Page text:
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Cell. 2019 Jun 27;178(1):229-241.e16. doi: 10.1016/j.cell.2019.05.019. Epub 2019 Jun 20.

DNA Microscopy: Optics-free Spatio-genetic Imaging by a Stand-Alone Chemical Reaction.

Author information

1
Broad Institute of MIT and Harvard, Cambridge, MA 02142, USA. Electronic address: jwein@broadinstitute.org.
2
Broad Institute of MIT and Harvard, Cambridge, MA 02142, USA; Department of Biology, Koch Institute for Integrative Cancer Research, Massachusetts Institute of Technology, Cambridge, MA 02140, USA; Howard Hughes Medical Institute, MIT, Cambridge, MA 02139, USA; Klarman Cell Observatory, Broad Institute of MIT and Harvard, Cambridge, MA 02142, USA. Electronic address: aregev@broadinstitute.org.
3
Broad Institute of MIT and Harvard, Cambridge, MA 02142, USA; Howard Hughes Medical Institute, MIT, Cambridge, MA 02139, USA; McGovern Institute for Brain Research at MIT, Cambridge, MA 02139, USA; Department of Brain and Cognitive Science, Massachusetts Institute of Technology, Cambridge, MA 02139, USA; Department of Biological Engineering, Massachusetts Institute of Technology, Cambridge, MA 02139, USA. Electronic address: zhang@broadinstitute.org.

Abstract

Analyzing the spatial organization of molecules in cells and tissues is a cornerstone of biological research and clinical practice. However, despite enormous progress in molecular profiling of cellular constituents, spatially mapping them remains a disjointed and specialized machinery-intensive process, relying on either light microscopy or direct physical registration. Here, we demonstrate DNA microscopy, a distinct imaging modality for scalable, optics-free mapping of relative biomolecule positions. In DNA microscopy of transcripts, transcript molecules are tagged in situ with randomized nucleotides, labeling each molecule uniquely. A second in situ reaction then amplifies the tagged molecules, concatenates the resulting copies, and adds new randomized nucleotides to uniquely label each concatenation event. An algorithm decodes molecular proximities from these concatenated sequences and infers physical images of the original transcripts at cellular resolution with precise sequence information. Because its imaging power derives entirely from diffusive molecular dynamics, DNA microscopy constitutes a chemically encoded microscopy system.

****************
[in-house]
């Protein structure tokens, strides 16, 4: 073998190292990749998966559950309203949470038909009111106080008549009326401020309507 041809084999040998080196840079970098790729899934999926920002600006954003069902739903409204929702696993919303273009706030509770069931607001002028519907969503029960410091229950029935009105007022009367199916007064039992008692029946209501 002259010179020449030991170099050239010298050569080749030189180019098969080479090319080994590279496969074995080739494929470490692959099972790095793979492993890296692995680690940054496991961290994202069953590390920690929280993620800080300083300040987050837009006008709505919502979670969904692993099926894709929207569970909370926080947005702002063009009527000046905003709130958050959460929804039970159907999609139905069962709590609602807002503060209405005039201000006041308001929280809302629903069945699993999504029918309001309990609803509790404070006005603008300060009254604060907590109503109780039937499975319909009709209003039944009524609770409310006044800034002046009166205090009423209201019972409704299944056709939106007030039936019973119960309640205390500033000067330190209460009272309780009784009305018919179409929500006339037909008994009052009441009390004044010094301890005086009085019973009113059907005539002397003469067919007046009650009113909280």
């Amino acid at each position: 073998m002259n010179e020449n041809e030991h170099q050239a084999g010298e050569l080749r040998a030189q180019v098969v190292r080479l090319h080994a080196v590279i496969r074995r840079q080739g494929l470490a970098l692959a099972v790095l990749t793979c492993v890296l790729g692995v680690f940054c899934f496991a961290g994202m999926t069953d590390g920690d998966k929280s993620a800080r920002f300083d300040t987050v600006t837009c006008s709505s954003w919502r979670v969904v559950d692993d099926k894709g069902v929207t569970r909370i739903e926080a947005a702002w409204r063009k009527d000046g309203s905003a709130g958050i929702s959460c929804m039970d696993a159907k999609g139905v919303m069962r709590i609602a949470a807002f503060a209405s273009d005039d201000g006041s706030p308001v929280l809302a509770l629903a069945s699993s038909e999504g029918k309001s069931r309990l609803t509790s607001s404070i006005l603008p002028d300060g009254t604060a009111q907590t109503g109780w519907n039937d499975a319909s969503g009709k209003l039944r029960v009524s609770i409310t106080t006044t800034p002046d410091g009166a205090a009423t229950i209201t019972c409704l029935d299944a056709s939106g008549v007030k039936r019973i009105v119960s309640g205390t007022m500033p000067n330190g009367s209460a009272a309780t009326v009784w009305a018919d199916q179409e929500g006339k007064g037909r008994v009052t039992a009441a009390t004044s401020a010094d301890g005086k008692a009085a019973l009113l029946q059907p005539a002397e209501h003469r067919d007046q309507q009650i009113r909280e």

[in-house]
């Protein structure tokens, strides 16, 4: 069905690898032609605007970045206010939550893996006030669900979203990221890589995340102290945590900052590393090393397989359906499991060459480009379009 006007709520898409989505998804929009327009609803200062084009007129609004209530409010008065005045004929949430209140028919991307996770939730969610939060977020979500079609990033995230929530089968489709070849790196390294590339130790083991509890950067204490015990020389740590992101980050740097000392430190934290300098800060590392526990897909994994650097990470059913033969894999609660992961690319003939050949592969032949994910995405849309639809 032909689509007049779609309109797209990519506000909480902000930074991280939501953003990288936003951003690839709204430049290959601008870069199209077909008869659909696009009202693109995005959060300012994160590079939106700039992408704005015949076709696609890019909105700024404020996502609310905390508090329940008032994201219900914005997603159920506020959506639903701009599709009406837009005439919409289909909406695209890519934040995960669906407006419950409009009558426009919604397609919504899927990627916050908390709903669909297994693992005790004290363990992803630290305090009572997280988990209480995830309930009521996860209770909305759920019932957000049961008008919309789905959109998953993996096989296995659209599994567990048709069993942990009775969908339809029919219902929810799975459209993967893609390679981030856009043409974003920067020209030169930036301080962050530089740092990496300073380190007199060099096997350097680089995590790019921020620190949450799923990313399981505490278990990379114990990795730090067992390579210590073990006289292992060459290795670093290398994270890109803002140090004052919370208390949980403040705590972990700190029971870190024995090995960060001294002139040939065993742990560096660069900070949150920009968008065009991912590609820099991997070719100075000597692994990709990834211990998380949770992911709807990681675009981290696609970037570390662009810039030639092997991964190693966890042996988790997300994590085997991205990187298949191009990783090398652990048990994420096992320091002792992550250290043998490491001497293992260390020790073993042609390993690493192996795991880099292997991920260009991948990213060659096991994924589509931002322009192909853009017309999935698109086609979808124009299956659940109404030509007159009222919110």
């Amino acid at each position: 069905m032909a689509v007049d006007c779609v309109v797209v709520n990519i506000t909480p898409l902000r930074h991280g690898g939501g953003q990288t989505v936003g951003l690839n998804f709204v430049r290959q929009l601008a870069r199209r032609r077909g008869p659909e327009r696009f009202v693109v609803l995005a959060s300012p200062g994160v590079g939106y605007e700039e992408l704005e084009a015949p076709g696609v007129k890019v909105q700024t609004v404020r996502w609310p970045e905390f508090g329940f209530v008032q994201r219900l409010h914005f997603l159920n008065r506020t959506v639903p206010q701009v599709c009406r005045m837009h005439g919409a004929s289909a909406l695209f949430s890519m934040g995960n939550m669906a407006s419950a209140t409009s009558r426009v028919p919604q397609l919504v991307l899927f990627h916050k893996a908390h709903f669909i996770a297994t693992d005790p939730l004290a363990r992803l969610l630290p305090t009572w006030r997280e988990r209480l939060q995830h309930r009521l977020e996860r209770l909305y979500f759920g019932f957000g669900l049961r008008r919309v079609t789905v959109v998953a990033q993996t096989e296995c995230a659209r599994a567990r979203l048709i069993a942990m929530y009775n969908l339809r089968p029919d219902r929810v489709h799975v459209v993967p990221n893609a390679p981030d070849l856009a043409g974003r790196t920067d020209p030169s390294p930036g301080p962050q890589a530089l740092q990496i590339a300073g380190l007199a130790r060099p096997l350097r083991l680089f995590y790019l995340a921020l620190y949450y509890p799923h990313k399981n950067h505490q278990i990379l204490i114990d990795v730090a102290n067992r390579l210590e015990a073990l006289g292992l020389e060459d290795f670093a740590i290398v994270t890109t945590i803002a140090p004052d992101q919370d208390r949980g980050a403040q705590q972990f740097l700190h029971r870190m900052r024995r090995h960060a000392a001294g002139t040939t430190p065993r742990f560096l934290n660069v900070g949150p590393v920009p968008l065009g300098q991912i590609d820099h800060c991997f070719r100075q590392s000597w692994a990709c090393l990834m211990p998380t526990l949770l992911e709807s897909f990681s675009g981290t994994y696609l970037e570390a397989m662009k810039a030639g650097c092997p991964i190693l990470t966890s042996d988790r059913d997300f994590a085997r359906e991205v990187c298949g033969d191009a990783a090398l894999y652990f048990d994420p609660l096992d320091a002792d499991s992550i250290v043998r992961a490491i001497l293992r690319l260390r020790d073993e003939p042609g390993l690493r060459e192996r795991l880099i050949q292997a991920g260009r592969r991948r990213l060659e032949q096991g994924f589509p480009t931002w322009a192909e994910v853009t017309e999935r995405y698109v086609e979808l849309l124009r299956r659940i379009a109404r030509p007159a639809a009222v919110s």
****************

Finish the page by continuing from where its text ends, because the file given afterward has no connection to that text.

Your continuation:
KEYWORDS:

inverse problems; machine learning; microscopy; spatial transcriptomics

PMID:
31230717
PMCID:
PMC6697087
[Available on 2020-06-27]
DOI:
10.1016/j.cell.2019.05.019

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